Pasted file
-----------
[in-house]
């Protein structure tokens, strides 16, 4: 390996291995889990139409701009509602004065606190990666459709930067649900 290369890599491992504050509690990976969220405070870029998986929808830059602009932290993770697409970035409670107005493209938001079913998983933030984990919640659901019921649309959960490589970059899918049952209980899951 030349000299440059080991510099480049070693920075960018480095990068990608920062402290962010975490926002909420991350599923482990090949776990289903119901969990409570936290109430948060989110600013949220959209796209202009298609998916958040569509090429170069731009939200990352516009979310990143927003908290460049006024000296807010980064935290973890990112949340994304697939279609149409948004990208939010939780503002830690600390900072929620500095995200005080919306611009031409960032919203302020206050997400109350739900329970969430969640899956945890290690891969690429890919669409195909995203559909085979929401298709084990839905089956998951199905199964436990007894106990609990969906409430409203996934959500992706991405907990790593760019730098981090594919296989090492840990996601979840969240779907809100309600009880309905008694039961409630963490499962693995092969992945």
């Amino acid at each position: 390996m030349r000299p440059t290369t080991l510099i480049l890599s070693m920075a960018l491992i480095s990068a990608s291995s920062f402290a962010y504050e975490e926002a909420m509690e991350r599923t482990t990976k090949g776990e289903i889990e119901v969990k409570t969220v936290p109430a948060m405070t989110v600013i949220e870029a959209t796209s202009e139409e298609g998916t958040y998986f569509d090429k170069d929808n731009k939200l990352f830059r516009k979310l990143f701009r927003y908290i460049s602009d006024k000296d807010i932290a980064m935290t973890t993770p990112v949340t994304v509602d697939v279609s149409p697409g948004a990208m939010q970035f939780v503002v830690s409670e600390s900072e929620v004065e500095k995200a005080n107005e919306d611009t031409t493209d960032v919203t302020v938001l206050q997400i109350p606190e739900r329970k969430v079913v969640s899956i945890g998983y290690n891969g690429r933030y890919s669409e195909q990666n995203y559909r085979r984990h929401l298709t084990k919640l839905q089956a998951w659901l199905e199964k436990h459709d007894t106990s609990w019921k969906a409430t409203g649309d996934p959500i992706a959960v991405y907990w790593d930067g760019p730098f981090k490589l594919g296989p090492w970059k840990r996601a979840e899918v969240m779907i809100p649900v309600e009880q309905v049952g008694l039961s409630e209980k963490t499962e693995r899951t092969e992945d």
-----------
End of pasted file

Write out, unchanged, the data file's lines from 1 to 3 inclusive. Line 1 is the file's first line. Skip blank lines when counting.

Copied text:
[in-house]
């Protein structure tokens, strides 16, 4: 390996291995889990139409701009509602004065606190990666459709930067649900 290369890599491992504050509690990976969220405070870029998986929808830059602009932290993770697409970035409670107005493209938001079913998983933030984990919640659901019921649309959960490589970059899918049952209980899951 030349000299440059080991510099480049070693920075960018480095990068990608920062402290962010975490926002909420991350599923482990090949776990289903119901969990409570936290109430948060989110600013949220959209796209202009298609998916958040569509090429170069731009939200990352516009979310990143927003908290460049006024000296807010980064935290973890990112949340994304697939279609149409948004990208939010939780503002830690600390900072929620500095995200005080919306611009031409960032919203302020206050997400109350739900329970969430969640899956945890290690891969690429890919669409195909995203559909085979929401298709084990839905089956998951199905199964436990007894106990609990969906409430409203996934959500992706991405907990790593760019730098981090594919296989090492840990996601979840969240779907809100309600009880309905008694039961409630963490499962693995092969992945």
């Amino acid at each position: 390996m030349r000299p440059t290369t080991l510099i480049l890599s070693m920075a960018l491992i480095s990068a990608s291995s920062f402290a962010y504050e975490e926002a909420m509690e991350r599923t482990t990976k090949g776990e289903i889990e119901v969990k409570t969220v936290p109430a948060m405070t989110v600013i949220e870029a959209t796209s202009e139409e298609g998916t958040y998986f569509d090429k170069d929808n731009k939200l990352f830059r516009k979310l990143f701009r927003y908290i460049s602009d006024k000296d807010i932290a980064m935290t973890t993770p990112v949340t994304v509602d697939v279609s149409p697409g948004a990208m939010q970035f939780v503002v830690s409670e600390s900072e929620v004065e500095k995200a005080n107005e919306d611009t031409t493209d960032v919203t302020v938001l206050q997400i109350p606190e739900r329970k969430v079913v969640s899956i945890g998983y290690n891969g690429r933030y890919s669409e195909q990666n995203y559909r085979r984990h929401l298709t084990k919640l839905q089956a998951w659901l199905e199964k436990h459709d007894t106990s609990w019921k969906a409430t409203g649309d996934p959500i992706a959960v991405y907990w790593d930067g760019p730098f981090k490589l594919g296989p090492w970059k840990r996601a979840e899918v969240m779907i809100p649900v309600e009880q309905v049952g008694l039961s409630e209980k963490t499962e693995r899951t092969e992945d």